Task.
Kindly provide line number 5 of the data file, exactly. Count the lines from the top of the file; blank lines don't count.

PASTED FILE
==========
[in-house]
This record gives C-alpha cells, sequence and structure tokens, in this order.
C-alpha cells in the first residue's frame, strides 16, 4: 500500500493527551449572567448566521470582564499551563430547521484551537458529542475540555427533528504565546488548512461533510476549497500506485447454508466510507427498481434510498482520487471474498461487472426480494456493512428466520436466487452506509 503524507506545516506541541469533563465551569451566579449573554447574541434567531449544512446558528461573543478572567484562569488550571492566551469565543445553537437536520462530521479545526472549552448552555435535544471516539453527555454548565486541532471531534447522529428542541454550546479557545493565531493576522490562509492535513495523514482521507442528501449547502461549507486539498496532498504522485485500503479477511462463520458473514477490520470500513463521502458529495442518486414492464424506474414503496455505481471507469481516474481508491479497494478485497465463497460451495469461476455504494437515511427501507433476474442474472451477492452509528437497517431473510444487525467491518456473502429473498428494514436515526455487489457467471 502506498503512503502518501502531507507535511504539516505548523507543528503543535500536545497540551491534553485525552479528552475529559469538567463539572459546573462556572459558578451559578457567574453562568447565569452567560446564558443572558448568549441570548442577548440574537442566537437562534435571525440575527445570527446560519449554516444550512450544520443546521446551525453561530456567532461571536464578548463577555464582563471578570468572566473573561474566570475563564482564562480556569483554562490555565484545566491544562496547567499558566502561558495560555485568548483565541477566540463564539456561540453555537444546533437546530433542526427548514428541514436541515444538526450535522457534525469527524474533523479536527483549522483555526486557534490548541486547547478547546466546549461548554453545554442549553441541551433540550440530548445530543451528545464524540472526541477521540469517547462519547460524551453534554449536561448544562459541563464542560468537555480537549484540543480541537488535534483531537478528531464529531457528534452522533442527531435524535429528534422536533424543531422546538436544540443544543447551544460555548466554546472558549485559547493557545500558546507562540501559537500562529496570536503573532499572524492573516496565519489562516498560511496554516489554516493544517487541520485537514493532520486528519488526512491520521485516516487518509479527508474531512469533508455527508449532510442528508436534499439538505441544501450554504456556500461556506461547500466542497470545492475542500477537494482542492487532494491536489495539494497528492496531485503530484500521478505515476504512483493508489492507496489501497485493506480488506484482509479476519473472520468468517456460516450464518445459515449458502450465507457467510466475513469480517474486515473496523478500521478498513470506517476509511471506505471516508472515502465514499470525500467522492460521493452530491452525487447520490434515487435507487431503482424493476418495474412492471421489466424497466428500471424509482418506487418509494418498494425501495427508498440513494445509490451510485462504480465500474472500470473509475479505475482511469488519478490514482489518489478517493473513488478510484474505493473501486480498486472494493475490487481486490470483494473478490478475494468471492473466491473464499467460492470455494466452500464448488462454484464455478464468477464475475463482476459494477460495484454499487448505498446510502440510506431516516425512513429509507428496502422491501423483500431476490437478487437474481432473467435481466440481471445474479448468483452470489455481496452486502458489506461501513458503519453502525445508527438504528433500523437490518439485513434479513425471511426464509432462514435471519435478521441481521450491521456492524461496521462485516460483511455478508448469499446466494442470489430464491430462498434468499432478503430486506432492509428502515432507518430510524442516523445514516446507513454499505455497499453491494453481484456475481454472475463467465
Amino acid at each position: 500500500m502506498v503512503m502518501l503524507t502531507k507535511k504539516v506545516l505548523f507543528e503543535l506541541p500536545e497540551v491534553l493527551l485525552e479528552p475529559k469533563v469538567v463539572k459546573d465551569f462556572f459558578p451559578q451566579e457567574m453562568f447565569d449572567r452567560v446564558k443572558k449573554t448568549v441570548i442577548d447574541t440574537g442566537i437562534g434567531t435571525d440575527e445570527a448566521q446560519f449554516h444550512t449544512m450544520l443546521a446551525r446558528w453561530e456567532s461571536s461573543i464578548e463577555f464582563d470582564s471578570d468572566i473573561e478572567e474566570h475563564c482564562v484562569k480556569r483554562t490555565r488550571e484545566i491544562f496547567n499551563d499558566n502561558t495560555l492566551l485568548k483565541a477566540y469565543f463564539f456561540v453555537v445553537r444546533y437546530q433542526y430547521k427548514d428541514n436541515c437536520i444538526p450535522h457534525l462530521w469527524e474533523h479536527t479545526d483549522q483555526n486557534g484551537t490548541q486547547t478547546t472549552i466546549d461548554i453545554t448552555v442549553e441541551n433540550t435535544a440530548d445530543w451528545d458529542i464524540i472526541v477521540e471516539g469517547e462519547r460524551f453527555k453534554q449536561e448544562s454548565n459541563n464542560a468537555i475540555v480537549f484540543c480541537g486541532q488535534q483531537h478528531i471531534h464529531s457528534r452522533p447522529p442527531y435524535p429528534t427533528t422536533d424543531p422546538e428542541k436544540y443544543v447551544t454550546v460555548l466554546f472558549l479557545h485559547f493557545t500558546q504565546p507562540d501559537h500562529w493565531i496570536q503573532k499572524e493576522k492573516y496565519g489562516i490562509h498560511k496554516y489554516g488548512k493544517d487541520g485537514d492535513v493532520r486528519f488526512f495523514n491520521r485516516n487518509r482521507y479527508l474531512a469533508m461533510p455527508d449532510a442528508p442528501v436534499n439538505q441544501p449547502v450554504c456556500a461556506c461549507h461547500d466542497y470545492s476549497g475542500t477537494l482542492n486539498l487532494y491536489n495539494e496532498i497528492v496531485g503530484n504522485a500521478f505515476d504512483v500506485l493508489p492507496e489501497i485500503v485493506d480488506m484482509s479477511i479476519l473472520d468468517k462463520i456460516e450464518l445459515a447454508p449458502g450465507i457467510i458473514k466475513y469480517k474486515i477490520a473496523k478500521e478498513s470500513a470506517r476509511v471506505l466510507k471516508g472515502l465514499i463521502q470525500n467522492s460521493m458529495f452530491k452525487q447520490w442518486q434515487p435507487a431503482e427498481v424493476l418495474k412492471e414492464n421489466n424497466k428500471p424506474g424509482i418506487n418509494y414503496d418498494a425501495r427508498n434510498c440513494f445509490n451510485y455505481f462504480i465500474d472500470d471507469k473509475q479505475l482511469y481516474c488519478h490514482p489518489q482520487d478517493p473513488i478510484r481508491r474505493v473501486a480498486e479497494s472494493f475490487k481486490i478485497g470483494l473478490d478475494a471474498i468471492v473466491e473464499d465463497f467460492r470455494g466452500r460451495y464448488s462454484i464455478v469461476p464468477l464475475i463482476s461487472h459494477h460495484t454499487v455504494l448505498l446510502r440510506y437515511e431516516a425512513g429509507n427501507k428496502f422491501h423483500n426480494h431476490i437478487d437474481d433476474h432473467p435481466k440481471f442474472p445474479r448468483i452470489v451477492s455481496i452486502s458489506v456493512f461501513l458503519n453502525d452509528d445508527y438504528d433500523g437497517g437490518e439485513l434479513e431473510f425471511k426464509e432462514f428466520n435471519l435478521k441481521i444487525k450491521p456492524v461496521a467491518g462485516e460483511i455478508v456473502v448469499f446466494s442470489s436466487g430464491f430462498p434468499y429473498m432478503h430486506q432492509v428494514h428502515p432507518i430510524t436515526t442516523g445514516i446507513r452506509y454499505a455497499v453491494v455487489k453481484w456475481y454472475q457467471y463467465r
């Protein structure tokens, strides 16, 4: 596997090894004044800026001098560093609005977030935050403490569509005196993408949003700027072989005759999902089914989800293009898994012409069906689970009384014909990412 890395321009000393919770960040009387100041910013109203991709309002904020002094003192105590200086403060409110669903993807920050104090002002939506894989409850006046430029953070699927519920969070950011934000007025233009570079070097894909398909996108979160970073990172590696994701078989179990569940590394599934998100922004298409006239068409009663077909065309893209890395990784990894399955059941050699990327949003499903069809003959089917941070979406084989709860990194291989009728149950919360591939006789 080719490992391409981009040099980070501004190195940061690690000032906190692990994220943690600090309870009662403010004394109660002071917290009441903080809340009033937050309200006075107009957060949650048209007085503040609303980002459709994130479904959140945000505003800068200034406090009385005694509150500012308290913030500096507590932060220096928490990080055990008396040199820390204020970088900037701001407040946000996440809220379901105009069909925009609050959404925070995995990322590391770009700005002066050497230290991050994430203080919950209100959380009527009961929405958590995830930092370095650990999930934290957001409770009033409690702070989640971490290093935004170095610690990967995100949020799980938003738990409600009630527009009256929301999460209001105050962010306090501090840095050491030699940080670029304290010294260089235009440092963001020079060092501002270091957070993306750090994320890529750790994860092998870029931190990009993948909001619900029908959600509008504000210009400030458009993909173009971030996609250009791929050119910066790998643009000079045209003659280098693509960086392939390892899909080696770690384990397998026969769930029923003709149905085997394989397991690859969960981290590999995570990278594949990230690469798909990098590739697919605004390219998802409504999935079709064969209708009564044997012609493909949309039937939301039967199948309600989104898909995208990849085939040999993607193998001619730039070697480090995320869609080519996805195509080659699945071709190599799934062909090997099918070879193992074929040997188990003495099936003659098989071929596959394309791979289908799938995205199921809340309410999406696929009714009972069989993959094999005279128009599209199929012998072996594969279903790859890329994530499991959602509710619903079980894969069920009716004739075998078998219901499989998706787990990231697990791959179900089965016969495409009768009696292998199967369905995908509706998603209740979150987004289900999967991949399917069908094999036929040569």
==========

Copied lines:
């Protein structure tokens, strides 16, 4: 596997090894004044800026001098560093609005977030935050403490569509005196993408949003700027072989005759999902089914989800293009898994012409069906689970009384014909990412 890395321009000393919770960040009387100041910013109203991709309002904020002094003192105590200086403060409110669903993807920050104090002002939506894989409850006046430029953070699927519920969070950011934000007025233009570079070097894909398909996108979160970073990172590696994701078989179990569940590394599934998100922004298409006239068409009663077909065309893209890395990784990894399955059941050699990327949003499903069809003959089917941070979406084989709860990194291989009728149950919360591939006789 080719490992391409981009040099980070501004190195940061690690000032906190692990994220943690600090309870009662403010004394109660002071917290009441903080809340009033937050309200006075107009957060949650048209007085503040609303980002459709994130479904959140945000505003800068200034406090009385005694509150500012308290913030500096507590932060220096928490990080055990008396040199820390204020970088900037701001407040946000996440809220379901105009069909925009609050959404925070995995990322590391770009700005002066050497230290991050994430203080919950209100959380009527009961929405958590995830930092370095650990999930934290957001409770009033409690702070989640971490290093935004170095610690990967995100949020799980938003738990409600009630527009009256929301999460209001105050962010306090501090840095050491030699940080670029304290010294260089235009440092963001020079060092501002270091957070993306750090994320890529750790994860092998870029931190990009993948909001619900029908959600509008504000210009400030458009993909173009971030996609250009791929050119910066790998643009000079045209003659280098693509960086392939390892899909080696770690384990397998026969769930029923003709149905085997394989397991690859969960981290590999995570990278594949990230690469798909990098590739697919605004390219998802409504999935079709064969209708009564044997012609493909949309039937939301039967199948309600989104898909995208990849085939040999993607193998001619730039070697480090995320869609080519996805195509080659699945071709190599799934062909090997099918070879193992074929040997188990003495099936003659098989071929596959394309791979289908799938995205199921809340309410999406696929009714009972069989993959094999005279128009599209199929012998072996594969279903790859890329994530499991959602509710619903079980894969069920009716004739075998078998219901499989998706787990990231697990791959179900089965016969495409009768009696292998199967369905995908509706998603209740979150987004289900999967991949399917069908094999036929040569």